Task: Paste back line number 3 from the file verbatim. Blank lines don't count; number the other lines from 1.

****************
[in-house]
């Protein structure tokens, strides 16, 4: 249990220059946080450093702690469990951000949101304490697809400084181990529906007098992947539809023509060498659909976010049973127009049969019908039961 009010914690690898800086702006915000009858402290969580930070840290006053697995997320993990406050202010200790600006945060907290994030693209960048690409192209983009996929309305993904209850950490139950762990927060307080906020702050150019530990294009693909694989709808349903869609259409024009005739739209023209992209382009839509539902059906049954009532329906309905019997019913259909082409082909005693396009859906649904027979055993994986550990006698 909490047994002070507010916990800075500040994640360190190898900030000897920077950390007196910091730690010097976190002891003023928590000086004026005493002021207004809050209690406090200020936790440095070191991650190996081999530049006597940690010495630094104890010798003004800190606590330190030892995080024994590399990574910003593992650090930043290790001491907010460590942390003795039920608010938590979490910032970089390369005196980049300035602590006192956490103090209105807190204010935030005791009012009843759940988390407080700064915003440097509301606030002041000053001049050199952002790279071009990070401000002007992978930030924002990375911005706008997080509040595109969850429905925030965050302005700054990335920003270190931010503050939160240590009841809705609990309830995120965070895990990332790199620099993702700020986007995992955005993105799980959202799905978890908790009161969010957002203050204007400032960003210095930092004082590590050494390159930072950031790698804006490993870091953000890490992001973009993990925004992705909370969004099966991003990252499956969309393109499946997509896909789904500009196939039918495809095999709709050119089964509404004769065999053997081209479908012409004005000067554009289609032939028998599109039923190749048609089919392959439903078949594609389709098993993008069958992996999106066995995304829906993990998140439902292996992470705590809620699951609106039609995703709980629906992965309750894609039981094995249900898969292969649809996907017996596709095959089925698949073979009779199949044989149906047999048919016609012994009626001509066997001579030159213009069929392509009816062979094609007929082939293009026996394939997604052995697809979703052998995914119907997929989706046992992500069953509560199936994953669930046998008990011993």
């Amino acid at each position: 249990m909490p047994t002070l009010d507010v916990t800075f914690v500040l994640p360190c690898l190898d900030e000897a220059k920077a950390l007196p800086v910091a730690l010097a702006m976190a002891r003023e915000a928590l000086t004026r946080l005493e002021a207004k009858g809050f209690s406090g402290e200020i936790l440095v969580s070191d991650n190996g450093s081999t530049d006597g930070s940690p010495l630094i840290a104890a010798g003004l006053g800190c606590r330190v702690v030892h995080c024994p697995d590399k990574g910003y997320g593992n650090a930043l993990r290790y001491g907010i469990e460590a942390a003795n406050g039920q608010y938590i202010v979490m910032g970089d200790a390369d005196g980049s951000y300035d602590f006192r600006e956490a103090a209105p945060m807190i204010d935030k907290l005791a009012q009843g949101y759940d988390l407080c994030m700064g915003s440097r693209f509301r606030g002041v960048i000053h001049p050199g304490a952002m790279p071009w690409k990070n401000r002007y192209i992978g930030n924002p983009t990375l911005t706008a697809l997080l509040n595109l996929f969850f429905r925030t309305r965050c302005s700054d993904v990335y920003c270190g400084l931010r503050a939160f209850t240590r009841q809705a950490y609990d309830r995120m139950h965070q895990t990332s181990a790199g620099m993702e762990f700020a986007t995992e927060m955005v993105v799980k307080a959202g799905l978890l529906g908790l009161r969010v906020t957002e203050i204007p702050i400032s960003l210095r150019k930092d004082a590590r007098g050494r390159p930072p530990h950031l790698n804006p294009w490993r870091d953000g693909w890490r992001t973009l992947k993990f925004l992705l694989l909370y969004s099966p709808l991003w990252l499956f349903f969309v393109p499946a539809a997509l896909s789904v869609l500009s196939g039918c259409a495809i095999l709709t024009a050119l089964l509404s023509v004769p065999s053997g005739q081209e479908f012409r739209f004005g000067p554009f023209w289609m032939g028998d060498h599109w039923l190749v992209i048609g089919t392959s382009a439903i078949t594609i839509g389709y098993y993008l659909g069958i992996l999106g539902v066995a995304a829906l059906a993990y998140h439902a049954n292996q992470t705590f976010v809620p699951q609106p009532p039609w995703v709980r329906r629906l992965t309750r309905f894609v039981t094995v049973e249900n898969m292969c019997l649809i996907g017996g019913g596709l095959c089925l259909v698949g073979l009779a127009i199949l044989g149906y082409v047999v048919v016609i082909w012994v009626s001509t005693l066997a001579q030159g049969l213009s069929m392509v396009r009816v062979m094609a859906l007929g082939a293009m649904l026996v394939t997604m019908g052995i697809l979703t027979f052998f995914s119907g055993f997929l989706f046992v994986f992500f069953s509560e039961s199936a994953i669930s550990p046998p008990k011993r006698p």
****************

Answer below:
């Amino acid at each position: 249990m909490p047994t002070l009010d507010v916990t800075f914690v500040l994640p360190c690898l190898d900030e000897a220059k920077a950390l007196p800086v910091a730690l010097a702006m976190a002891r003023e915000a928590l000086t004026r946080l005493e002021a207004k009858g809050f209690s406090g402290e200020i936790l440095v969580s070191d991650n190996g450093s081999t530049d006597g930070s940690p010495l630094i840290a104890a010798g003004l006053g800190c606590r330190v702690v030892h995080c024994p697995d590399k990574g910003y997320g593992n650090a930043l993990r290790y001491g907010i469990e460590a942390a003795n406050g039920q608010y938590i202010v979490m910032g970089d200790a390369d005196g980049s951000y300035d602590f006192r600006e956490a103090a209105p945060m807190i204010d935030k907290l005791a009012q009843g949101y759940d988390l407080c994030m700064g915003s440097r693209f509301r606030g002041v960048i000053h001049p050199g304490a952002m790279p071009w690409k990070n401000r002007y192209i992978g930030n924002p983009t990375l911005t706008a697809l997080l509040n595109l996929f969850f429905r925030t309305r965050c302005s700054d993904v990335y920003c270190g400084l931010r503050a939160f209850t240590r009841q809705a950490y609990d309830r995120m139950h965070q895990t990332s181990a790199g620099m993702e762990f700020a986007t995992e927060m955005v993105v799980k307080a959202g799905l978890l529906g908790l009161r969010v906020t957002e203050i204007p702050i400032s960003l210095r150019k930092d004082a590590r007098g050494r390159p930072p530990h950031l790698n804006p294009w490993r870091d953000g693909w890490r992001t973009l992947k993990f925004l992705l694989l909370y969004s099966p709808l991003w990252l499956f349903f969309v393109p499946a539809a997509l896909s789904v869609l500009s196939g039918c259409a495809i095999l709709t024009a050119l089964l509404s023509v004769p065999s053997g005739q081209e479908f012409r739209f004005g000067p554009f023209w289609m032939g028998d060498h599109w039923l190749v992209i048609g089919t392959s382009a439903i078949t594609i839509g389709y098993y993008l659909g069958i992996l999106g539902v066995a995304a829906l059906a993990y998140h439902a049954n292996q992470t705590f976010v809620p699951q609106p009532p039609w995703v709980r329906r629906l992965t309750r309905f894609v039981t094995v049973e249900n898969m292969c019997l649809i996907g017996g019913g596709l095959c089925l259909v698949g073979l009779a127009i199949l044989g149906y082409v047999v048919v016609i082909w012994v009626s001509t005693l066997a001579q030159g049969l213009s069929m392509v396009r009816v062979m094609a859906l007929g082939a293009m649904l026996v394939t997604m019908g052995i697809l979703t027979f052998f995914s119907g055993f997929l989706f046992v994986f992500f069953s509560e039961s199936a994953i669930s550990p046998p008990k011993r006698p």